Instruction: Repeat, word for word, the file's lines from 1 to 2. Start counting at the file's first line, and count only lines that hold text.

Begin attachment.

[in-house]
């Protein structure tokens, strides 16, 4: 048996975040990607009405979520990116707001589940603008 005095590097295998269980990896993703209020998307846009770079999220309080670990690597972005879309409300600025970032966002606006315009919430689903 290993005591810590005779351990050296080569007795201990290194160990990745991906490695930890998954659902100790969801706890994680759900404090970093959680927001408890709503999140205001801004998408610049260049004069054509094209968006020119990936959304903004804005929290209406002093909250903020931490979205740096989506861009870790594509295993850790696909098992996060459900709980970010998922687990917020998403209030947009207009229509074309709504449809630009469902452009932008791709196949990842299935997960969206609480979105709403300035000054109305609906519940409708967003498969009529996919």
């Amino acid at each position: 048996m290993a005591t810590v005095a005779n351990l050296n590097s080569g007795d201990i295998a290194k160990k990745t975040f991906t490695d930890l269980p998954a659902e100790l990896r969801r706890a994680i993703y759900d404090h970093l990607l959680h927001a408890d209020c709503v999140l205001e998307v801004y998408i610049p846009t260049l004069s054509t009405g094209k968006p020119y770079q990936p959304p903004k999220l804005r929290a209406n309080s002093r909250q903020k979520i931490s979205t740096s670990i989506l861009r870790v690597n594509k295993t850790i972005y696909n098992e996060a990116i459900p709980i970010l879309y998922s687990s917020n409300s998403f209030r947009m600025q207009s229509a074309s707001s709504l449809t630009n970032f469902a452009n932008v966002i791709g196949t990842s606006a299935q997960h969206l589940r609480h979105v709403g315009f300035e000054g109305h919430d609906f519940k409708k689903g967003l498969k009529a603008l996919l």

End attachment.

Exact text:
[in-house]
């Protein structure tokens, strides 16, 4: 048996975040990607009405979520990116707001589940603008 005095590097295998269980990896993703209020998307846009770079999220309080670990690597972005879309409300600025970032966002606006315009919430689903 290993005591810590005779351990050296080569007795201990290194160990990745991906490695930890998954659902100790969801706890994680759900404090970093959680927001408890709503999140205001801004998408610049260049004069054509094209968006020119990936959304903004804005929290209406002093909250903020931490979205740096989506861009870790594509295993850790696909098992996060459900709980970010998922687990917020998403209030947009207009229509074309709504449809630009469902452009932008791709196949990842299935997960969206609480979105709403300035000054109305609906519940409708967003498969009529996919």